As defined in the Glossary of Geology, “schist is a strongly foliated medium-grade metamorphic rock. It is characterized by an abundance of platy or elongated minerals (micas, chlorite, talc, graphite, amphiboles) in a preferred orientation. Varieties of this rock type share similarities in appearance (schistosity) but may be highly variable in composition. Individual mineral grains are discernible by the naked eye. This property sets it apart from slate. Schist is one of the most widespread rock types in the continental crust.”
So now that we know what we’re looking at, let’s talk a bit about erosion processes.
Riverine erosion is most simply defined as the wearing away and removal of sediment. There are four types of erosion processes that can occur:
1 – Hydraulic Action: occurs when sheer force of the river current dislodges rocks from the river banks and river bed and moves it downstream.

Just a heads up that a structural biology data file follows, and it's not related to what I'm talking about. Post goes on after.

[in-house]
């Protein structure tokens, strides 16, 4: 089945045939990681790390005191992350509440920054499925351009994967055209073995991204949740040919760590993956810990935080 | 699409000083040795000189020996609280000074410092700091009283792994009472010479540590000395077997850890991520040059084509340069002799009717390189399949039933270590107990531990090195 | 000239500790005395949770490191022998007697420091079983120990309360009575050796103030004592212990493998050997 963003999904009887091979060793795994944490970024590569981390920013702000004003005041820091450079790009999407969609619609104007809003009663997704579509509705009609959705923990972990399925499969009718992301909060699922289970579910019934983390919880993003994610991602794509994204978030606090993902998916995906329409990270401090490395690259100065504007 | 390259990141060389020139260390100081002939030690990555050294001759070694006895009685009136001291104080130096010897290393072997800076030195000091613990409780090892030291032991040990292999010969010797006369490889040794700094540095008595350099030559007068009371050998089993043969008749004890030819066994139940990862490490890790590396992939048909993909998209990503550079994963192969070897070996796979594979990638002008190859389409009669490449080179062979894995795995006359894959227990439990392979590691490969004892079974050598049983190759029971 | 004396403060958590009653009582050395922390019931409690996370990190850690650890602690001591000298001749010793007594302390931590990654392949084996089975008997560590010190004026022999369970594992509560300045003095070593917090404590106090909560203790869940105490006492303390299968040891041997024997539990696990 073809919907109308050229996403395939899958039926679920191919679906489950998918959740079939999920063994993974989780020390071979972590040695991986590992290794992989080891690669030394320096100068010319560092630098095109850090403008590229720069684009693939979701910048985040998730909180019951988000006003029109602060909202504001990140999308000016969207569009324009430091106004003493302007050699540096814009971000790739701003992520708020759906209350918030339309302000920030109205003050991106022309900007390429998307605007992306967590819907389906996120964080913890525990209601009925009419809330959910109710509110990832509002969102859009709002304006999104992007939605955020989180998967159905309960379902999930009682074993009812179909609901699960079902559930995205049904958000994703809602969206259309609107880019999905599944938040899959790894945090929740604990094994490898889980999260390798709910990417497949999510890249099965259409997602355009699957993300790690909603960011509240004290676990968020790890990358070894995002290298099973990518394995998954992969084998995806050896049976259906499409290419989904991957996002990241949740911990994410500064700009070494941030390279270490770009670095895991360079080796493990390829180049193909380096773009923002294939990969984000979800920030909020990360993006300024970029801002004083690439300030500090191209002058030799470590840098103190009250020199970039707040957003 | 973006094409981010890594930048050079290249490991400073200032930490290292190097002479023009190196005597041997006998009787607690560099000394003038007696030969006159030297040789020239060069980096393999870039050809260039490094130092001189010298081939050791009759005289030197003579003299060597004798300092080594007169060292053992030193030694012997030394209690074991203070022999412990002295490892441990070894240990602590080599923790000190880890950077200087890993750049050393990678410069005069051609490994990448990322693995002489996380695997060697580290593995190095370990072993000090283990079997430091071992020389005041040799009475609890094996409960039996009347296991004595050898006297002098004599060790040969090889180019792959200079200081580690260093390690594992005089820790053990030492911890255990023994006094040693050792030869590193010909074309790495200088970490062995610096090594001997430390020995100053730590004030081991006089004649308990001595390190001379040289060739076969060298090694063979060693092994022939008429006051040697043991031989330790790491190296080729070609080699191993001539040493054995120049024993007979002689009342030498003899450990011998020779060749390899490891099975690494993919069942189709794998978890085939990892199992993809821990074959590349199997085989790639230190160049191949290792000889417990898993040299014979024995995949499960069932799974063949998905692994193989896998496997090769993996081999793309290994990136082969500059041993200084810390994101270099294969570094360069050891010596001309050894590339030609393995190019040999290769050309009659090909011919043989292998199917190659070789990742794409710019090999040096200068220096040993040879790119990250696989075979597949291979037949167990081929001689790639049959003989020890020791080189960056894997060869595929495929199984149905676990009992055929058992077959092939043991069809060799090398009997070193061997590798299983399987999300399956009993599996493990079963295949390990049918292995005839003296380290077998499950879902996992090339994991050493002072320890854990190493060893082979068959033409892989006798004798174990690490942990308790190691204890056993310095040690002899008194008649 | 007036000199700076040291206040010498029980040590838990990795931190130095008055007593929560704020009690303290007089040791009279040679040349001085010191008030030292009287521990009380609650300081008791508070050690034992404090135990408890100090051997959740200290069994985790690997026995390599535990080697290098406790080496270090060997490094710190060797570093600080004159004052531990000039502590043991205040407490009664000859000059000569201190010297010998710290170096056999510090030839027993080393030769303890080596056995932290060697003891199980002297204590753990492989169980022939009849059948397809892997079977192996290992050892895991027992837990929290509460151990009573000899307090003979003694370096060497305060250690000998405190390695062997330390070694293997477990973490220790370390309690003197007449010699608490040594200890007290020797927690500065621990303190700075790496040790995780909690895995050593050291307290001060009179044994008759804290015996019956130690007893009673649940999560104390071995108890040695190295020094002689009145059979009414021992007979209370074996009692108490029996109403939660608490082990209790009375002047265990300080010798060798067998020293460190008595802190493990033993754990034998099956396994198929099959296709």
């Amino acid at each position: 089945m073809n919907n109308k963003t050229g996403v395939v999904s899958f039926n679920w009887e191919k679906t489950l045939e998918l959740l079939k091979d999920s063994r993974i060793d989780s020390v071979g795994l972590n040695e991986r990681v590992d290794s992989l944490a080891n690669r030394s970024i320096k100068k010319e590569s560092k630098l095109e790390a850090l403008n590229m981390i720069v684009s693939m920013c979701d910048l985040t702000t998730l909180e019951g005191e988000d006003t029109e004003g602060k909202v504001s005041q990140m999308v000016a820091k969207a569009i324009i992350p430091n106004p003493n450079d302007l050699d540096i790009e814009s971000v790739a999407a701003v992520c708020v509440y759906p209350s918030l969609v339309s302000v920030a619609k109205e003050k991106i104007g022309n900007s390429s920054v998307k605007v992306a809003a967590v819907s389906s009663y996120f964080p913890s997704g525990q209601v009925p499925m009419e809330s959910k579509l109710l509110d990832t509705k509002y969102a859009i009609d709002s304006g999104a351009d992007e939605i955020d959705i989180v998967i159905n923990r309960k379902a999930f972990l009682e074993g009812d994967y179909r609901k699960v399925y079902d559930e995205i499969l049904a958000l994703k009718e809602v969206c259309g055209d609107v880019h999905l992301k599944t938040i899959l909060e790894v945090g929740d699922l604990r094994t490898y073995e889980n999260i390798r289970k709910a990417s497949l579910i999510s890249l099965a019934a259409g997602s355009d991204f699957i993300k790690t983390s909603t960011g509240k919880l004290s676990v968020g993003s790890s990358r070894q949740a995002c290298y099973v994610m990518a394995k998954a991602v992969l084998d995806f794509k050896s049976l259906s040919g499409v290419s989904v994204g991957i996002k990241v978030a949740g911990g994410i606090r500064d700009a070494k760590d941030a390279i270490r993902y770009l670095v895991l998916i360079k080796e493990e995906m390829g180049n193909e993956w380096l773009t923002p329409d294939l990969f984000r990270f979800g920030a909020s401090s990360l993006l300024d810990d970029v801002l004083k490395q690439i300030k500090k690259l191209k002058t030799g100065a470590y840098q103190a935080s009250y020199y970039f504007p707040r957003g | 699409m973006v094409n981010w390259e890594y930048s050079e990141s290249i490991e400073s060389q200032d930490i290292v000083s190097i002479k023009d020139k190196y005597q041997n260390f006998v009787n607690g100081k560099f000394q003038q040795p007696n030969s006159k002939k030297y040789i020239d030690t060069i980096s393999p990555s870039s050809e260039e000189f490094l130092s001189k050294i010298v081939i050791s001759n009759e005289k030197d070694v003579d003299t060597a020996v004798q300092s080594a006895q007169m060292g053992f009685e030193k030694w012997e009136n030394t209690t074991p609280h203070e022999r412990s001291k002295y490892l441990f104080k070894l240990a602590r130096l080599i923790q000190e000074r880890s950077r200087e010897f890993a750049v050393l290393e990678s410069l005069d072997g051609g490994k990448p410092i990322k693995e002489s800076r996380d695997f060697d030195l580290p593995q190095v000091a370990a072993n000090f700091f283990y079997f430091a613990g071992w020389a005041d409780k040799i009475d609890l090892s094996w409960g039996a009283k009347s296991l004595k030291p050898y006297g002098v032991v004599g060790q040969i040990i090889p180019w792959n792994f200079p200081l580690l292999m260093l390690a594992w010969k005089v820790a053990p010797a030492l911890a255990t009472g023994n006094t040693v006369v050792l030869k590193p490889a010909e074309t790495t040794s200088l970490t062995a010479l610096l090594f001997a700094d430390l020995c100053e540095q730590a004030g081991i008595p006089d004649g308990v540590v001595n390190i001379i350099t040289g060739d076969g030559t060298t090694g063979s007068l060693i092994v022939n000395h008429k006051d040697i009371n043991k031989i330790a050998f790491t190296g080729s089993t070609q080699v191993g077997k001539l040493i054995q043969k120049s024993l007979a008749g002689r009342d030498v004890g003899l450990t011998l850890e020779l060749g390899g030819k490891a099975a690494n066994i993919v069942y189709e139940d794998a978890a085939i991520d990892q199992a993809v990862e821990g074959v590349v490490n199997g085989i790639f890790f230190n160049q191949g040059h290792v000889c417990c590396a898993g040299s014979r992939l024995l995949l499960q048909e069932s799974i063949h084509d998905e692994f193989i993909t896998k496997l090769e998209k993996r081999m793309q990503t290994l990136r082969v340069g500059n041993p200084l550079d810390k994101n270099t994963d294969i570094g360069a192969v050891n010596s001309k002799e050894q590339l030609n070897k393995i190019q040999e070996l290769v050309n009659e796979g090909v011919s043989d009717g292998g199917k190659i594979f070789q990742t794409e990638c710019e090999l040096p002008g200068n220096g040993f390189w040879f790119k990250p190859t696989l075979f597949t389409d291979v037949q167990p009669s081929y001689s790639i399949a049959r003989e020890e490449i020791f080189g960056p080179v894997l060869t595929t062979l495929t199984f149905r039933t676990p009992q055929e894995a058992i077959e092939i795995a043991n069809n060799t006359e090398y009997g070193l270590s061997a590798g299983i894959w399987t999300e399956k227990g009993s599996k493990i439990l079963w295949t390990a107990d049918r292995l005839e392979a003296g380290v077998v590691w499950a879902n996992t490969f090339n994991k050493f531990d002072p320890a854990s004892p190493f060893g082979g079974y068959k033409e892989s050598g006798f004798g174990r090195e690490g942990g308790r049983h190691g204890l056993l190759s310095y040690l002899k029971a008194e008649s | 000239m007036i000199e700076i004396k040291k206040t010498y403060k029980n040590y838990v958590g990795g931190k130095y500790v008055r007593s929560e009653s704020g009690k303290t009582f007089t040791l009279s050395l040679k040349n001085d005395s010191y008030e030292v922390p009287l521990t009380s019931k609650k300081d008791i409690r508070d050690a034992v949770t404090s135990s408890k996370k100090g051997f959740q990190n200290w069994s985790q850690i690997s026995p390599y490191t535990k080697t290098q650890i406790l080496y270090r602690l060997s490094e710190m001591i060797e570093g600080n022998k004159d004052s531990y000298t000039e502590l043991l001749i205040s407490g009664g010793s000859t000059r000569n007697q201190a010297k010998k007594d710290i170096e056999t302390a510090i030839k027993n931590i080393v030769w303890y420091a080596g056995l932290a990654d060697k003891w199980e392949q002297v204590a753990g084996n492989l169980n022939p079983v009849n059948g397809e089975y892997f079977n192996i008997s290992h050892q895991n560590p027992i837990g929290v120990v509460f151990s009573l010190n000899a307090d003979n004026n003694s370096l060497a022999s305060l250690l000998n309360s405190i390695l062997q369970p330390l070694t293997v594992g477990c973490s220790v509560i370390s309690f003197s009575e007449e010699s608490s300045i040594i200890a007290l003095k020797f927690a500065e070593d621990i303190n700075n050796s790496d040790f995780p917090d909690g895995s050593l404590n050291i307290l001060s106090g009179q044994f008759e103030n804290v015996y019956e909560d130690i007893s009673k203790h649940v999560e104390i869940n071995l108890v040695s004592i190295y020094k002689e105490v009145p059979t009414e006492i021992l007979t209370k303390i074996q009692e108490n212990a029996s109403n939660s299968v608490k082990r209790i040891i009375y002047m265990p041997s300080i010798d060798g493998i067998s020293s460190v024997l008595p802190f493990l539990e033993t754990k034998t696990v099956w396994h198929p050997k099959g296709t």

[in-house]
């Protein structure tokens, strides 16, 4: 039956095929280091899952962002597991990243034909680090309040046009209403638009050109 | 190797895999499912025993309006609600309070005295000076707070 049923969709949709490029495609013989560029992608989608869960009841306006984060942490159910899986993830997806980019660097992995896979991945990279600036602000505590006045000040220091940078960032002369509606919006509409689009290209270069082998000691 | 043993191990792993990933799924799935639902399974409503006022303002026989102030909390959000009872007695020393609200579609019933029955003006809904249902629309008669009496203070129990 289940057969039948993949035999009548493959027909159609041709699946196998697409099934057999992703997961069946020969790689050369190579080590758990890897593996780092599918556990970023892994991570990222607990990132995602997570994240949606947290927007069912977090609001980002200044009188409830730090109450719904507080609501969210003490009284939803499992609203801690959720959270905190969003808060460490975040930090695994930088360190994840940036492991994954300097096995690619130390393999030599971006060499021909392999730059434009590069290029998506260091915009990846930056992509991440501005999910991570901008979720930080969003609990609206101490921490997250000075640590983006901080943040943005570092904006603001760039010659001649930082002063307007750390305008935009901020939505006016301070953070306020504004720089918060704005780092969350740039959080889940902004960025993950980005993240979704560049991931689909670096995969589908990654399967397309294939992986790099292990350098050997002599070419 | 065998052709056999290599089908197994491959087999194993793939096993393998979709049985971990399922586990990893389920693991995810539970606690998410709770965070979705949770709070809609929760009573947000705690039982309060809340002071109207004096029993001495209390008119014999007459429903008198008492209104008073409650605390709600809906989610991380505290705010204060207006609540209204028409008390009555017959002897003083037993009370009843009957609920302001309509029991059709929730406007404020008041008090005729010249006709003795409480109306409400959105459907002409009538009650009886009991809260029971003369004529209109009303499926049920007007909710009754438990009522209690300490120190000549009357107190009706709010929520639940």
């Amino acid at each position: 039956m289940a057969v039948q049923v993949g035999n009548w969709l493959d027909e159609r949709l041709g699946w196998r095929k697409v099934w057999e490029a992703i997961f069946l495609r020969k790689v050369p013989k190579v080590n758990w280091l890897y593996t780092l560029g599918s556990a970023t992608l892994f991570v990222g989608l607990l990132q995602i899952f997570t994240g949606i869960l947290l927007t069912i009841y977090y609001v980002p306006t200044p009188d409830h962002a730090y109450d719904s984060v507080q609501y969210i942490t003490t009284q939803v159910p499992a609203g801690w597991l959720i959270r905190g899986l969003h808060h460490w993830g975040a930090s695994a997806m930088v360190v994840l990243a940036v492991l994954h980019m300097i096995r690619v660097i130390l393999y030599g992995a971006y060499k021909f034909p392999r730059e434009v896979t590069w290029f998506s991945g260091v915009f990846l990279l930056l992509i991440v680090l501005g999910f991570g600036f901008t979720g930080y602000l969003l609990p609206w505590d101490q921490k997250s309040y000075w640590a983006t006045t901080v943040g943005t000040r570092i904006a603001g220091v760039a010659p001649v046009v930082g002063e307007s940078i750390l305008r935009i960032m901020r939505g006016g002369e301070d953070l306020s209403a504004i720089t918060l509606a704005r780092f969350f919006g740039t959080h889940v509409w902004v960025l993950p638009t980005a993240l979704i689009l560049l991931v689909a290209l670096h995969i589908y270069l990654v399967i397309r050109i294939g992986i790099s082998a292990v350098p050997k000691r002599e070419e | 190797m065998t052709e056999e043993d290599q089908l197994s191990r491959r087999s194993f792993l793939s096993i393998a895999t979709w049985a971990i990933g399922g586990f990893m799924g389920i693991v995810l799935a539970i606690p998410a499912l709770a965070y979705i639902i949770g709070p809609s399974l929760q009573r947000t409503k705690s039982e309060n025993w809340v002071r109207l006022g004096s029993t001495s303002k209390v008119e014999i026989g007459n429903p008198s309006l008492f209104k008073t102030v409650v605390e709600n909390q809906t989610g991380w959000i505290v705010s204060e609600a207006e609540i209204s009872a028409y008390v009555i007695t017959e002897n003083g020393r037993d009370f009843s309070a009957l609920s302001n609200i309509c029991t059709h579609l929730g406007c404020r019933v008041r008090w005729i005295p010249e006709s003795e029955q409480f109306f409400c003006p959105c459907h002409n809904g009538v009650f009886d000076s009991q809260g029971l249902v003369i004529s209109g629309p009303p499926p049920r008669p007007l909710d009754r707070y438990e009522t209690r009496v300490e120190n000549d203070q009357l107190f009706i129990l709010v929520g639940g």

2 – Corrosion: occurs when the chemistry of the river water dissolves rocks it encounters, common when the water is acidic, and the rock is limestone.
3 – Attrition: occurs when boulders and stones are knocked together, reducing and grinding particles off of one and other. They become smaller over time as a result.
4 – Corrasion: a form of abrasion that occurs when the river picks up materials and rubs it along its bed and banks, wearing them away by abrasion. This is the major way that a river erodes both vertically and horizontally.
Our focus here will primarily be on potholes, but the broader knowledge of all riverine erosion processes will ultimately be of use to you as well.
One of the fascinating and unique features of this particular site are the naturally formed potholes. There are three key elements which are required for potholes to form. One is exposed bedrock in the river bed, another is turbulence in the flow of water over that exposed bedrock, and the third is sediment carried by the water that is harder than the underlying bedrock.
Turbulence in the flow of water is caused by obstacles in the path of the flow. These cause ripples, eddies and shed vortices, and the movement of sediment within these currents abrades the adjacent exposed stone either on the river bed or along the bank. Note that this process can be episodic in nature, and more likely occurs at times of high water discharge. (see illustration below).